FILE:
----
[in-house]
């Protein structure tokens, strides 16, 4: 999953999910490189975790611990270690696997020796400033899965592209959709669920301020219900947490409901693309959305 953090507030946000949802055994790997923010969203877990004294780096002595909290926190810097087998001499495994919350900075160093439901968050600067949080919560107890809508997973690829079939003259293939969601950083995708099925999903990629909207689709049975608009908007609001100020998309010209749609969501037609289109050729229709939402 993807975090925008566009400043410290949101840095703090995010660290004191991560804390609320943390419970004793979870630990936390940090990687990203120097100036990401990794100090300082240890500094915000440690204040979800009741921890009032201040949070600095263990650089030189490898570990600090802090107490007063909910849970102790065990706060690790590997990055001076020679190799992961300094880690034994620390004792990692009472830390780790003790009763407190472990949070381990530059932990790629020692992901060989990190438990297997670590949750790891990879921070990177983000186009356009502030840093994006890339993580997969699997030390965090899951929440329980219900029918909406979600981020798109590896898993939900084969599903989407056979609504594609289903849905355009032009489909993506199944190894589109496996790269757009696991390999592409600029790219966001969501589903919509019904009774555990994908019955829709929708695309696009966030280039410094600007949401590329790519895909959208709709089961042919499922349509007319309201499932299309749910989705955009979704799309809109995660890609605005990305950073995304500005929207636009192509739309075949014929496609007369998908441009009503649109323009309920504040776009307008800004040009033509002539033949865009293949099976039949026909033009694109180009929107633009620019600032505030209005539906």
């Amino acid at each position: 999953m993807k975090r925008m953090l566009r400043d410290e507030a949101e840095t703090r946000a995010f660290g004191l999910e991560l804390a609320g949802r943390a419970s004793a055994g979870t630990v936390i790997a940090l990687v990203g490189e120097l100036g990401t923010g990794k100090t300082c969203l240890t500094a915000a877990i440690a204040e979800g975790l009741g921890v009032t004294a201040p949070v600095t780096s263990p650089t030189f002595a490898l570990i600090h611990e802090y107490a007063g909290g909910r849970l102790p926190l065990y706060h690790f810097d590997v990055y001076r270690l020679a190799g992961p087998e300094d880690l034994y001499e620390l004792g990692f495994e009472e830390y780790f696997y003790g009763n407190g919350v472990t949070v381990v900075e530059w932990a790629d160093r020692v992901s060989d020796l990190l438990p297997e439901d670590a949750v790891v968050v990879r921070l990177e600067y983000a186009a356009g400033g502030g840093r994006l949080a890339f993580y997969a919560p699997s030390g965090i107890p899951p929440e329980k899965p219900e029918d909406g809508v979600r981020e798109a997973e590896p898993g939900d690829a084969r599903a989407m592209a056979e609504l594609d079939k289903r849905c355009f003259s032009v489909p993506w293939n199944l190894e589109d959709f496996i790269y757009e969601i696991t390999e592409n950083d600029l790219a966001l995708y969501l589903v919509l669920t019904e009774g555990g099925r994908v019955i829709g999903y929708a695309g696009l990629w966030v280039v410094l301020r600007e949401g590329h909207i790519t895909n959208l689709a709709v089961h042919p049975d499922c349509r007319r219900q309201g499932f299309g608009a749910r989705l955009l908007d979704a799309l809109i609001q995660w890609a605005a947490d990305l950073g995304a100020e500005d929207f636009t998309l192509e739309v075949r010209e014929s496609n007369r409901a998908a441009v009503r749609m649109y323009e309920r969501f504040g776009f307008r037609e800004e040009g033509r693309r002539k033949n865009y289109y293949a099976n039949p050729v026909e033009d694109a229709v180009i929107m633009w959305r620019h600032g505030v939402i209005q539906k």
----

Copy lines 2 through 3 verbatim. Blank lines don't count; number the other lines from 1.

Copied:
């Protein structure tokens, strides 16, 4: 999953999910490189975790611990270690696997020796400033899965592209959709669920301020219900947490409901693309959305 953090507030946000949802055994790997923010969203877990004294780096002595909290926190810097087998001499495994919350900075160093439901968050600067949080919560107890809508997973690829079939003259293939969601950083995708099925999903990629909207689709049975608009908007609001100020998309010209749609969501037609289109050729229709939402 993807975090925008566009400043410290949101840095703090995010660290004191991560804390609320943390419970004793979870630990936390940090990687990203120097100036990401990794100090300082240890500094915000440690204040979800009741921890009032201040949070600095263990650089030189490898570990600090802090107490007063909910849970102790065990706060690790590997990055001076020679190799992961300094880690034994620390004792990692009472830390780790003790009763407190472990949070381990530059932990790629020692992901060989990190438990297997670590949750790891990879921070990177983000186009356009502030840093994006890339993580997969699997030390965090899951929440329980219900029918909406979600981020798109590896898993939900084969599903989407056979609504594609289903849905355009032009489909993506199944190894589109496996790269757009696991390999592409600029790219966001969501589903919509019904009774555990994908019955829709929708695309696009966030280039410094600007949401590329790519895909959208709709089961042919499922349509007319309201499932299309749910989705955009979704799309809109995660890609605005990305950073995304500005929207636009192509739309075949014929496609007369998908441009009503649109323009309920504040776009307008800004040009033509002539033949865009293949099976039949026909033009694109180009929107633009620019600032505030209005539906």
């Amino acid at each position: 999953m993807k975090r925008m953090l566009r400043d410290e507030a949101e840095t703090r946000a995010f660290g004191l999910e991560l804390a609320g949802r943390a419970s004793a055994g979870t630990v936390i790997a940090l990687v990203g490189e120097l100036g990401t923010g990794k100090t300082c969203l240890t500094a915000a877990i440690a204040e979800g975790l009741g921890v009032t004294a201040p949070v600095t780096s263990p650089t030189f002595a490898l570990i600090h611990e802090y107490a007063g909290g909910r849970l102790p926190l065990y706060h690790f810097d590997v990055y001076r270690l020679a190799g992961p087998e300094d880690l034994y001499e620390l004792g990692f495994e009472e830390y780790f696997y003790g009763n407190g919350v472990t949070v381990v900075e530059w932990a790629d160093r020692v992901s060989d020796l990190l438990p297997e439901d670590a949750v790891v968050v990879r921070l990177e600067y983000a186009a356009g400033g502030g840093r994006l949080a890339f993580y997969a919560p699997s030390g965090i107890p899951p929440e329980k899965p219900e029918d909406g809508v979600r981020e798109a997973e590896p898993g939900d690829a084969r599903a989407m592209a056979e609504l594609d079939k289903r849905c355009f003259s032009v489909p993506w293939n199944l190894e589109d959709f496996i790269y757009e969601i696991t390999e592409n950083d600029l790219a966001l995708y969501l589903v919509l669920t019904e009774g555990g099925r994908v019955i829709g999903y929708a695309g696009l990629w966030v280039v410094l301020r600007e949401g590329h909207i790519t895909n959208l689709a709709v089961h042919p049975d499922c349509r007319r219900q309201g499932f299309g608009a749910r989705l955009l908007d979704a799309l809109i609001q995660w890609a605005a947490d990305l950073g995304a100020e500005d929207f636009t998309l192509e739309v075949r010209e014929s496609n007369r409901a998908a441009v009503r749609m649109y323009e309920r969501f504040g776009f307008r037609e800004e040009g033509r693309r002539k033949n865009y289109y293949a099976n039949p050729v026909e033009d694109a229709v180009i929107m633009w959305r620019h600032g505030v939402i209005q539906k």